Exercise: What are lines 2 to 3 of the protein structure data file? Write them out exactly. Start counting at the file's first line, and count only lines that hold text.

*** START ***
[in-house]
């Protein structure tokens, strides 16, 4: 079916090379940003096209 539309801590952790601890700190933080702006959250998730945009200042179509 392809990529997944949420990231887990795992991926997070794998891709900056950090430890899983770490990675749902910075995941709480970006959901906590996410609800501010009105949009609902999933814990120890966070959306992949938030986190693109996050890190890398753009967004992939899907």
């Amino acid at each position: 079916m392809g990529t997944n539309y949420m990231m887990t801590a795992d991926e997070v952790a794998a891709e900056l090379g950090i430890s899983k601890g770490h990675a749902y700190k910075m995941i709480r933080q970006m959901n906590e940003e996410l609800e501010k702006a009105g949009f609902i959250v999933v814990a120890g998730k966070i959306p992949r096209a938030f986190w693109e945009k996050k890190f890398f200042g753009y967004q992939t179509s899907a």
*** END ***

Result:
């Protein structure tokens, strides 16, 4: 079916090379940003096209 539309801590952790601890700190933080702006959250998730945009200042179509 392809990529997944949420990231887990795992991926997070794998891709900056950090430890899983770490990675749902910075995941709480970006959901906590996410609800501010009105949009609902999933814990120890966070959306992949938030986190693109996050890190890398753009967004992939899907």
């Amino acid at each position: 079916m392809g990529t997944n539309y949420m990231m887990t801590a795992d991926e997070v952790a794998a891709e900056l090379g950090i430890s899983k601890g770490h990675a749902y700190k910075m995941i709480r933080q970006m959901n906590e940003e996410l609800e501010k702006a009105g949009f609902i959250v999933v814990a120890g998730k966070i959306p992949r096209a938030f986190w693109e945009k996050k890190f890398f200042g753009y967004q992939t179509s899907a």